Finally, and this is the most important part, after each group had placed all its post-it notes, groups rotated and visited the three other groups’ boards. There, they read the observations and collected two or three observations about the novel through this lens that they found interesting. As a final act, each group had to leave behind a new observation that connected their personal concept, with the other group’s concept.
I know it is impossible to read though just one conceptual lens when more are given; obviously students were always aware of the presence of the other concepts in the story. But by having them focus first through one lens and then giving them a chance to step back and see the novel in a wider sense, understanding better how their peers were reading similarly and differently, students became primed to jump into making deeper conceptual connections within the novel and in the world itself.
This “carousel,” produced some of the most impactful observations at the end of the novel when students engaged in thinkpieces, a type of “essaying,” through exploring their responses to questions they formed using the question stems from http://www.learningthattransfers.com.
When I was barely in 9th grade, I first encountered the music of Talking Heads. It was the summer of 1983, andSpeaking in Toungeswas on heavy rotation on my Sony Walkman as I sat on a rusting, red Wheel Horse tractor cutting acres of grass for my house and my neighbor’s.
Hours of idle passes over a baseball-sized swath of backyard were filled with sounds I’d never heard. Drums from foreign lands, rhythms that challenged the common tempos of rock music, and a heavy funk that would lead me straight into Parliament and the mysteries of that genre’s dank goodness.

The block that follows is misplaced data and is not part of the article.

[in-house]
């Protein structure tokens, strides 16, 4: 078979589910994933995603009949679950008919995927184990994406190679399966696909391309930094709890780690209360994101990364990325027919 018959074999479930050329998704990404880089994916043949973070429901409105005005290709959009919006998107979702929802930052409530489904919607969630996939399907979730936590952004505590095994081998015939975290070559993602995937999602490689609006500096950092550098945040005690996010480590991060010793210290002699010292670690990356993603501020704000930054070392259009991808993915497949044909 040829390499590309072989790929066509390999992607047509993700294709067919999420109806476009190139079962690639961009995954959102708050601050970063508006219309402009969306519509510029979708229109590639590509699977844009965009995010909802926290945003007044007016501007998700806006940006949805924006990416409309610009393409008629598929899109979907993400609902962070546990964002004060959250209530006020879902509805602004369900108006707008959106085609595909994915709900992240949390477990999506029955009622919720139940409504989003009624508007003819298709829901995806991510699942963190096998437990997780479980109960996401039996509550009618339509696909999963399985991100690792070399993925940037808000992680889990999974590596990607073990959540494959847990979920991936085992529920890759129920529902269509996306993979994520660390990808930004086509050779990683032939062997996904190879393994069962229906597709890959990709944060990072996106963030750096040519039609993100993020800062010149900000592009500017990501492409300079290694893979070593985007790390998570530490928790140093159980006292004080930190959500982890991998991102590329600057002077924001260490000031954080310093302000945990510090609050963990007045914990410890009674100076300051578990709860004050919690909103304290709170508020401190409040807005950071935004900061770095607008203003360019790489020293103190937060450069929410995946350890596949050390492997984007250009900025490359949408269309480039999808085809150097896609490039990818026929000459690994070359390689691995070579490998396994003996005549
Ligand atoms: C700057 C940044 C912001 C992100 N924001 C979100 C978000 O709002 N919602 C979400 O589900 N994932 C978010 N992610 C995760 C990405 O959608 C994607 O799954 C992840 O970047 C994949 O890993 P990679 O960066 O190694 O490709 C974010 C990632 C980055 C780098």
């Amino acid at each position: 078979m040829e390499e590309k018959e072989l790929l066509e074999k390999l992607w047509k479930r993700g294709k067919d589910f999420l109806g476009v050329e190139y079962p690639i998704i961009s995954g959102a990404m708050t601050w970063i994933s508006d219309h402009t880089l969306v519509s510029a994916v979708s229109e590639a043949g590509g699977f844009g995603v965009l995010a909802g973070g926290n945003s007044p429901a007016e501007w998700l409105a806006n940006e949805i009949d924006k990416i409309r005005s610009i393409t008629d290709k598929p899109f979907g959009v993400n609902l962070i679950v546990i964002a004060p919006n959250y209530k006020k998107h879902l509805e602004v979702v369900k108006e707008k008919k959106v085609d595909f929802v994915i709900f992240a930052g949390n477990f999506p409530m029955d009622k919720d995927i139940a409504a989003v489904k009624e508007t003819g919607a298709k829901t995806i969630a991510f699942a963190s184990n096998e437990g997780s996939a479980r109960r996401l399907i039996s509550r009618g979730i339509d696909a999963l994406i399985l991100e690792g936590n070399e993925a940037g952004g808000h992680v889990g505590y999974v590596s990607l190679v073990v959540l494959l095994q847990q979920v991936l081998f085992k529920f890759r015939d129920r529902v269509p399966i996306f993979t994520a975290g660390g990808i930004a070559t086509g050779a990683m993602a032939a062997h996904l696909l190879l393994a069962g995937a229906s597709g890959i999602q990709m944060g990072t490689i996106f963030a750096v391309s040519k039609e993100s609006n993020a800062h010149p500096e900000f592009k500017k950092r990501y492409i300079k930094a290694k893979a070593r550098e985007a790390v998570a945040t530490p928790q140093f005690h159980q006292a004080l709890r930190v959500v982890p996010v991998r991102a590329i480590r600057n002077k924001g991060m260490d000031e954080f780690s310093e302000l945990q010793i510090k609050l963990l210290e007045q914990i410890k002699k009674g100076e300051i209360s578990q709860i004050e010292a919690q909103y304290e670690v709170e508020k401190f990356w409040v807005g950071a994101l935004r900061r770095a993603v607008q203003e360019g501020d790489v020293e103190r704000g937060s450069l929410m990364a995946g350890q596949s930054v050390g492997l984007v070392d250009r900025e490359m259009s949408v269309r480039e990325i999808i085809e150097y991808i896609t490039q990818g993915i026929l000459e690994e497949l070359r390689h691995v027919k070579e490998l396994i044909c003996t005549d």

But more than anything, that summer began my life-long love of Talking Heads and their enigmatic frontman, David Byrne. It wasn’t long before the brilliance ofStop Making Sense assailed the ears and eyes, and I was convinced that if I never saw this band live I would…
(This post was originally published in July of 2018 on the website of the design consultancy, Form and Faculty.)
Since April of 2017 I have been reading about and, now, practicing gradeless-ness in my high school 9th and 10th grade English classes. Sure, I know that such a practice is not new, at least not in independent schools, but what I did not know was how widespread the practice had become in public-school classrooms around the nation. The Facebook group, “Teachers Throwing Out Grades“, and more recently, the group “Teachers Going Gradeless” have been incredibly active in promoting this movement, and its history is as old as our system of public schooling itself. While seemingly counterintuitive, given most Americans’ experiences in public school, going gradeless is a key aspect of the move to deeper learning.
Learning≠Making the Grade